February 18, 2005 1 min read

“We don’t fire the police if crime goes up.”

—Greg Gores, a history teacher at Lodi High School in California, expressing his indignation at Governor Arnold Schwarzenegger’s recent proposal to tie teacher pay raises to assessments of their classroom performance.

“I picked up the chair and said, ‘OK, which one of us throws first?’ ”

—Julia Pruchniewski, recounting how she responded 30 years ago when a student lifted a chair and threatened to throw it at her. Citing an increased workload, the 52-year-old English teacher recently appeared before the Anne Arundel County, Maryland, school board to announce that she was quitting in the middle of the school year, three years before she’d planned to retire.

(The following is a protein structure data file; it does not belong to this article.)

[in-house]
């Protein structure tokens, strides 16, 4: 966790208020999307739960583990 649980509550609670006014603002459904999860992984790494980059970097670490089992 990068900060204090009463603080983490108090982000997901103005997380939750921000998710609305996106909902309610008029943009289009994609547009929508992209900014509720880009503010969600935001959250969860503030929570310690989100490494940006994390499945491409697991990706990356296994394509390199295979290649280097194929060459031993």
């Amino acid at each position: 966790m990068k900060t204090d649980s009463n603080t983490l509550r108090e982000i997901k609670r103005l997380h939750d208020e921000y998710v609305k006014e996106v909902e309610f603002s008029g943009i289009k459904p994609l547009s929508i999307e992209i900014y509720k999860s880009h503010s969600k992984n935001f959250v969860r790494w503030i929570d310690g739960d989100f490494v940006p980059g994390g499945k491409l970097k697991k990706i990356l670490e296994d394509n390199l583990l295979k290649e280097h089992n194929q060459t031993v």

“Thank goodness we have term limits. He can go bury his head down in the bitterroot for a few years and stay out of our business.”

—Eric Feaver, president of the Montana Education Association-Montana Federation of Teachers, referring to lame-duck state Senator Fred Thomas’ suggestion that the Treasure State cut the jobs of 1,700 teachers and spread the savings among the rest.

“We’re moms using guns as tools to protect our kids.”

—Marta Ellison, a member of the Hanna Springs Intermediate School Parent-Teacher-Student Organization, in Lampasas, Texas. She’s one of three mothers who took in about $9,000 raffling two hunting rifles and ammunition to pay for a fence to separate school grounds from the surrounding area, where several registered sex offenders live.